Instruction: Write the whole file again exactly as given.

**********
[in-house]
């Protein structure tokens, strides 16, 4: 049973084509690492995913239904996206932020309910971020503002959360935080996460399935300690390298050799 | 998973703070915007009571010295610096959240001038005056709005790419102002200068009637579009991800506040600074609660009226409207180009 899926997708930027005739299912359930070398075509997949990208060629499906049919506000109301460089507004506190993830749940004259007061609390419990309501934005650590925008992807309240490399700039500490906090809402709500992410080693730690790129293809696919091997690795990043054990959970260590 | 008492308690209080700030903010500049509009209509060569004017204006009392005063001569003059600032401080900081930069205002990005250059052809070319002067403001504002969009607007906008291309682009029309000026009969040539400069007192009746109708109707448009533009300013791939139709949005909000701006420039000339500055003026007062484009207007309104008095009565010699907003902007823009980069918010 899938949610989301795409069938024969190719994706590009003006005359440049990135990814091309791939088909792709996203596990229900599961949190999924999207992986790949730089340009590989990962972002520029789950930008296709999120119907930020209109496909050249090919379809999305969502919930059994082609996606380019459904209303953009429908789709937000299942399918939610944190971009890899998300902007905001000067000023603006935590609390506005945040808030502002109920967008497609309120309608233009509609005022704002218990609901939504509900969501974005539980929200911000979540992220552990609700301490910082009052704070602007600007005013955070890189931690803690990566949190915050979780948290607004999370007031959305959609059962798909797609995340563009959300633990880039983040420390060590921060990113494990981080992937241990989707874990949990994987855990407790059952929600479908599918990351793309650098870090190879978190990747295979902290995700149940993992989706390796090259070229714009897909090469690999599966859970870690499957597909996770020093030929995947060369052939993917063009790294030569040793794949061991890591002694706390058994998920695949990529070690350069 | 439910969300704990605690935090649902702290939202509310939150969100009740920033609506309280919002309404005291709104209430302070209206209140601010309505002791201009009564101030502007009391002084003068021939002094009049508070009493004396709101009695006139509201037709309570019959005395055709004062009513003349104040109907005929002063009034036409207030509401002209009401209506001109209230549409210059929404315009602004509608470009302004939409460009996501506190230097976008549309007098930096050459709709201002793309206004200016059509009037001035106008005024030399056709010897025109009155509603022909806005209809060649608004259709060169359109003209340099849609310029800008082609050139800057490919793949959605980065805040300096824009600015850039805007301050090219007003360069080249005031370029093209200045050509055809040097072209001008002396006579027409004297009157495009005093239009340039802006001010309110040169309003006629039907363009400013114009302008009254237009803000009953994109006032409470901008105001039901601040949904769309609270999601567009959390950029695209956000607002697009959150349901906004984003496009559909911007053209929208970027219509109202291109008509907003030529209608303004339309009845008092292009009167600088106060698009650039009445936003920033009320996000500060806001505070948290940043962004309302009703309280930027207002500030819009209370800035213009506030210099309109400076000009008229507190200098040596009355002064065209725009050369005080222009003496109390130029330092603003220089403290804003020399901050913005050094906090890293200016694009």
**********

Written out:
[in-house]
């Protein structure tokens, strides 16, 4: 049973084509690492995913239904996206932020309910971020503002959360935080996460399935300690390298050799 | 998973703070915007009571010295610096959240001038005056709005790419102002200068009637579009991800506040600074609660009226409207180009 899926997708930027005739299912359930070398075509997949990208060629499906049919506000109301460089507004506190993830749940004259007061609390419990309501934005650590925008992807309240490399700039500490906090809402709500992410080693730690790129293809696919091997690795990043054990959970260590 | 008492308690209080700030903010500049509009209509060569004017204006009392005063001569003059600032401080900081930069205002990005250059052809070319002067403001504002969009607007906008291309682009029309000026009969040539400069007192009746109708109707448009533009300013791939139709949005909000701006420039000339500055003026007062484009207007309104008095009565010699907003902007823009980069918010 899938949610989301795409069938024969190719994706590009003006005359440049990135990814091309791939088909792709996203596990229900599961949190999924999207992986790949730089340009590989990962972002520029789950930008296709999120119907930020209109496909050249090919379809999305969502919930059994082609996606380019459904209303953009429908789709937000299942399918939610944190971009890899998300902007905001000067000023603006935590609390506005945040808030502002109920967008497609309120309608233009509609005022704002218990609901939504509900969501974005539980929200911000979540992220552990609700301490910082009052704070602007600007005013955070890189931690803690990566949190915050979780948290607004999370007031959305959609059962798909797609995340563009959300633990880039983040420390060590921060990113494990981080992937241990989707874990949990994987855990407790059952929600479908599918990351793309650098870090190879978190990747295979902290995700149940993992989706390796090259070229714009897909090469690999599966859970870690499957597909996770020093030929995947060369052939993917063009790294030569040793794949061991890591002694706390058994998920695949990529070690350069 | 439910969300704990605690935090649902702290939202509310939150969100009740920033609506309280919002309404005291709104209430302070209206209140601010309505002791201009009564101030502007009391002084003068021939002094009049508070009493004396709101009695006139509201037709309570019959005395055709004062009513003349104040109907005929002063009034036409207030509401002209009401209506001109209230549409210059929404315009602004509608470009302004939409460009996501506190230097976008549309007098930096050459709709201002793309206004200016059509009037001035106008005024030399056709010897025109009155509603022909806005209809060649608004259709060169359109003209340099849609310029800008082609050139800057490919793949959605980065805040300096824009600015850039805007301050090219007003360069080249005031370029093209200045050509055809040097072209001008002396006579027409004297009157495009005093239009340039802006001010309110040169309003006629039907363009400013114009302008009254237009803000009953994109006032409470901008105001039901601040949904769309609270999601567009959390950029695209956000607002697009959150349901906004984003496009559909911007053209929208970027219509109202291109008509907003030529209608303004339309009845008092292009009167600088106060698009650039009445936003920033009320996000500060806001505070948290940043962004309302009703309280930027207002500030819009209370800035213009506030210099309109400076000009008229507190200098040596009355002064065209725009050369005080222009003496109390130029330092603003220089403290804003020399901050913005050094906090890293200016694009």